Suggestions??? - (for a mead recipe)

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My FIL came into a bunch of honey and was asking me for mead recipes. Neither him or I have made mead before I was looking for suggestions. He says he has enough to make sweet and a dry.
 

homebrewer_99

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Sweet and a dry, huh? That'll be 2 gals of honey, 1 for each.

The difference will be the yeast you use.

Use a Champagne yeast for a dry mead and a liquid Sweet Mead yeast for the other.

Remember honey, unlike DME, has volume. If you heat up 1 gal of water and add 1 gal of honey you'll have 2 gals in the pot.

Boil ever so lightly, but skim the protein/bee parts, etc., off the top. when that's all gone you're ready to move your wort to a primary.
Top off to 5 gals and you'll have a killer mead. :drunk:

Topping off to 6 gals will reduce your potential alcohol content, but you'll have 6 gals when you're done and not 5. :D
 

malkore

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there are a lot of no boil methods to mead making too that will preserve the honey aromas and delicate flavors.

Waht you'll find is this: if there are 10 'right' ways to make beer, there are 20 'right' ways to make mead.

its older, and has a lot more variety to it.
 
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Boil ever so lightly, but skim the protein/bee parts, etc., off the top. when that's all gone you're ready to move your wort to a primary.
Top off to 5 gals and you'll have a killer mead. :drunk:
I would hate to differ with a man that has over 100 bottles of mead in his cellar, as mine is limited to only a few batches and LOTS of carboys bulk aging...But I would not boil honey. Even for cooking the honey people recommend that if the water is too hot for your hand, it's too hot for their honey.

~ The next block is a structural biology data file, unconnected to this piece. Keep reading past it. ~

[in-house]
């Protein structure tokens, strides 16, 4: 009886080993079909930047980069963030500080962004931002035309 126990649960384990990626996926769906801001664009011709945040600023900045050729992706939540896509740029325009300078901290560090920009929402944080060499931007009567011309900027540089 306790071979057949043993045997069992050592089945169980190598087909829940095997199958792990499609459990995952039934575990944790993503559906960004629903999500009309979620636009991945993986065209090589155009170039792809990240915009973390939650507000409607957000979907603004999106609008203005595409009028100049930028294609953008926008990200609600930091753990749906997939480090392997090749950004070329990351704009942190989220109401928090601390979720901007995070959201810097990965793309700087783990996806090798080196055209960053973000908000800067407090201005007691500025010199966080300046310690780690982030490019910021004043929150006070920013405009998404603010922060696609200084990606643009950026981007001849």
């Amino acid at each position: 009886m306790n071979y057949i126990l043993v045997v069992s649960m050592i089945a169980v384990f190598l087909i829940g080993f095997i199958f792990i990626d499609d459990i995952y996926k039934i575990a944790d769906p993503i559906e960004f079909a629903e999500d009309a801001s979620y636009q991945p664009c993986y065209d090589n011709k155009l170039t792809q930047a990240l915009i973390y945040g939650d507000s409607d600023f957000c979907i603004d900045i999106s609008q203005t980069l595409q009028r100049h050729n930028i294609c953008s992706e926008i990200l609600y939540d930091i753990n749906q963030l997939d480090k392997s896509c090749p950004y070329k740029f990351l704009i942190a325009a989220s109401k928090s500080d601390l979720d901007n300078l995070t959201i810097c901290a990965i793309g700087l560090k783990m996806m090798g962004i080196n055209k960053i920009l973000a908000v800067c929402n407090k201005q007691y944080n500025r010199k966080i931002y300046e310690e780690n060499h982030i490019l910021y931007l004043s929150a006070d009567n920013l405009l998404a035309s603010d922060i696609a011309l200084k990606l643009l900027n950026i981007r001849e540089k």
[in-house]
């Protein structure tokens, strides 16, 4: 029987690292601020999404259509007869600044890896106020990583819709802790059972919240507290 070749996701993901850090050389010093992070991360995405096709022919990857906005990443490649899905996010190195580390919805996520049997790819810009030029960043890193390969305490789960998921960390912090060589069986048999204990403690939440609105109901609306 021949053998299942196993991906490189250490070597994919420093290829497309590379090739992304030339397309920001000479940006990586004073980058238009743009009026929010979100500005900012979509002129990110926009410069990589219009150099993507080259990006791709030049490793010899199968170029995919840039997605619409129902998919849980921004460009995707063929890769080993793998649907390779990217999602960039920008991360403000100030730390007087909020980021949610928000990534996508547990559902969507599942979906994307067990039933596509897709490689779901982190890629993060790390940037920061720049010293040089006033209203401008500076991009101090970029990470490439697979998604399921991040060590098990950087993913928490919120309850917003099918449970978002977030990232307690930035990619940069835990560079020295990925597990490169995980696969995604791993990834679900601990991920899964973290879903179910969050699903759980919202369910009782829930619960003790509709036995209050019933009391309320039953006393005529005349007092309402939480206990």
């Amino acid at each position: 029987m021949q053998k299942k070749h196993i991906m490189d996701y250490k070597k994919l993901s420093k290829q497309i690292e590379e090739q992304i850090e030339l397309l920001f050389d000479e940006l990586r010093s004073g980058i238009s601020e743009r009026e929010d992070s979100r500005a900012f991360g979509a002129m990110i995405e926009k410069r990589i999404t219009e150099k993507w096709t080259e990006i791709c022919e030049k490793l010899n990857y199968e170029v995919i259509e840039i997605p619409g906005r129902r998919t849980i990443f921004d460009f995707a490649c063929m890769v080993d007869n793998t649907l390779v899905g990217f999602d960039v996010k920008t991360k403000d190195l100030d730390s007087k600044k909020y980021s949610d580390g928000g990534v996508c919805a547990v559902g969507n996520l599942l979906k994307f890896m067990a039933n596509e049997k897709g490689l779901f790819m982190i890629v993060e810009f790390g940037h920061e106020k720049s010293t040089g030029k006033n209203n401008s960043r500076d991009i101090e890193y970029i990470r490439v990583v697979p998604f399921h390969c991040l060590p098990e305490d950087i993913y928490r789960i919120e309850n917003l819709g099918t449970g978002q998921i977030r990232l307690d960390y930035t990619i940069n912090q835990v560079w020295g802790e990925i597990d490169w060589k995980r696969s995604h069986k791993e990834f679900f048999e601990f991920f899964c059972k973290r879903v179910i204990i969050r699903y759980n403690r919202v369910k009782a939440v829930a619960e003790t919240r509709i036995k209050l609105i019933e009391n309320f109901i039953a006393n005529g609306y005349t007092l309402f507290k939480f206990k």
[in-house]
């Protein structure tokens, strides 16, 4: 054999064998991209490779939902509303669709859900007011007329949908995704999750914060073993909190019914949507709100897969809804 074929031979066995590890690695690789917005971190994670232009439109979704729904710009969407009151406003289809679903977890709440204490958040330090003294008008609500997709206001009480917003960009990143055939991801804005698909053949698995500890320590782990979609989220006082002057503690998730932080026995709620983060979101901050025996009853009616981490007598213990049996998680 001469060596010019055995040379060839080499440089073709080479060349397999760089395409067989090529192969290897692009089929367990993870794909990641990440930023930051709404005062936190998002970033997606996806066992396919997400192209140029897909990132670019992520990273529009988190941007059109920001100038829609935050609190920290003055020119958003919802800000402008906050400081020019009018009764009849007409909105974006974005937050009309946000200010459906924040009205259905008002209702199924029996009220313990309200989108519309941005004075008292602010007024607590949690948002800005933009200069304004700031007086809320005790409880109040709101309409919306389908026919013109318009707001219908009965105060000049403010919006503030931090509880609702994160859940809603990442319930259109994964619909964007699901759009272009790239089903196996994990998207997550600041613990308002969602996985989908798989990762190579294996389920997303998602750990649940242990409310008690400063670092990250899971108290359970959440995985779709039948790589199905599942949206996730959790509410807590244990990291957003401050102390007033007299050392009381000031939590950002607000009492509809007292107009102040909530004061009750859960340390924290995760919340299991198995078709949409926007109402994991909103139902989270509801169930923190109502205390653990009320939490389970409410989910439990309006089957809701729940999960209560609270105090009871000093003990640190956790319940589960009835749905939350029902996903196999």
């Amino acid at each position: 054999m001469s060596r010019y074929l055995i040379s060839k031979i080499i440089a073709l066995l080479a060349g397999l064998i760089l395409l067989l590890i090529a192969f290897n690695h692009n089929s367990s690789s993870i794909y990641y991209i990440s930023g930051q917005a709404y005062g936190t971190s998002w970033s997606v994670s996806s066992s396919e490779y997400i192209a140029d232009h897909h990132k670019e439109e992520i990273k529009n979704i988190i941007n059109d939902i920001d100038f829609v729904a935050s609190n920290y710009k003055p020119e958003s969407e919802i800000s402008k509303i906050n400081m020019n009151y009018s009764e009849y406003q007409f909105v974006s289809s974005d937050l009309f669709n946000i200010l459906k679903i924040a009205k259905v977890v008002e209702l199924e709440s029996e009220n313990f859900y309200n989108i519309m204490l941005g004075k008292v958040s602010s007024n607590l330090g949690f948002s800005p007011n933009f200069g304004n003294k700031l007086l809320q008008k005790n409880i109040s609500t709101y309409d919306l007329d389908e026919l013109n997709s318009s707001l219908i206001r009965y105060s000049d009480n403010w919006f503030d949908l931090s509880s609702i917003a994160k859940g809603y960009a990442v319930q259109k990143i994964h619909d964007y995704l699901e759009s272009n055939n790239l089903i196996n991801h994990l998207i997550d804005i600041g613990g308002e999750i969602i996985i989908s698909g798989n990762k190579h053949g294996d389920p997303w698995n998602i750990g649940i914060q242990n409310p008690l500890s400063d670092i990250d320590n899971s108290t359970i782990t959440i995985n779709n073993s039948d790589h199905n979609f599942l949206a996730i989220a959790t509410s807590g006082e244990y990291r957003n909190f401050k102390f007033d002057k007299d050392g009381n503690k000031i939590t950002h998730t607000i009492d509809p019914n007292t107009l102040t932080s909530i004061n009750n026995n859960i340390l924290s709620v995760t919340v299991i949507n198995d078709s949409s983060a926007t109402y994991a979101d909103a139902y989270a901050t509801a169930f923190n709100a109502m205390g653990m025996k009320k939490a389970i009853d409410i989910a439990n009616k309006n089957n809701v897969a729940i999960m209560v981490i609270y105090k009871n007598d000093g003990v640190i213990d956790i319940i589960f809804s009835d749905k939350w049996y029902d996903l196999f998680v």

I will experiment with a side by side comparison as soon as possible. 1 boiled lightly, 1 made with hot tap water.
 

Beerthoven

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Follow [thread=50201]Malkore's (Not So) Ancient Orange Mead recipe[/thread], except use Champagne yeast for one batch and sweet mead for the other.

I've made this recipe once, and can personally say it's wonderful.
 

homebrewer_99

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I would hate to differ with a man that has over 100 bottles of mead in his cellar, as mine is limited to only a few batches and LOTS of carboys bulk aging...But I would not boil honey. Even for cooking the honey people recommend that if the water is too hot for your hand, it's too hot for their honey.

I will experiment with a side by side comparison as soon as possible. 1 boiled lightly, 1 made with hot tap water.
Well, that's true, one could always pastuerize the honey, but that usually comes with a price tag called a hangover. :D Drinking a Prickly Pear Cactus Mead as I'm typing...:drunk:

When you no-boil do the proteins come to the top for skimming? Color me curious. :confused:
 

GrantLee63

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You do not have to boil or pasteurize your honey - the only thing that will do is drive off flavors and aromas. The key is to kick-off with a strong fermentation to overpower any nasties that may be present. Also, I would steer clear from any of the liquid yeasts as they have proven to be very inconsistent, and almost guarantee a stuck fermentation.

How much honey do you have?

- GL63
 
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When you no-boil do the proteins come to the top for skimming? Color me curious. :confused:
I think that you may be on-to a question I haven't been able to answer....